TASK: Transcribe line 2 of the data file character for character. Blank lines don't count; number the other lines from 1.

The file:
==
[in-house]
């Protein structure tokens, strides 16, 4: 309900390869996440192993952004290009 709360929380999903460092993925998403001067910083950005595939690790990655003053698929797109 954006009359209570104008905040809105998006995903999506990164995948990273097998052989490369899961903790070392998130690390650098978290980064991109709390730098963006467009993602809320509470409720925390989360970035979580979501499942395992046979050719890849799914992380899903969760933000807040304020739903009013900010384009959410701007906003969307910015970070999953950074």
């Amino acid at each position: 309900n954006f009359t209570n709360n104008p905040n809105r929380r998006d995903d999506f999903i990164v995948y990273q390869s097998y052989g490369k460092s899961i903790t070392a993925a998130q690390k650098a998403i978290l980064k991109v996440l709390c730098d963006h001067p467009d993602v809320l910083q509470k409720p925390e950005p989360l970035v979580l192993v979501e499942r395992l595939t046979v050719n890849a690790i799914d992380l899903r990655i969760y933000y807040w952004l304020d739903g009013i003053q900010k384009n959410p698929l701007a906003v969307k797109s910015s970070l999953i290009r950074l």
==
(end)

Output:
């Protein structure tokens, strides 16, 4: 309900390869996440192993952004290009 709360929380999903460092993925998403001067910083950005595939690790990655003053698929797109 954006009359209570104008905040809105998006995903999506990164995948990273097998052989490369899961903790070392998130690390650098978290980064991109709390730098963006467009993602809320509470409720925390989360970035979580979501499942395992046979050719890849799914992380899903969760933000807040304020739903009013900010384009959410701007906003969307910015970070999953950074």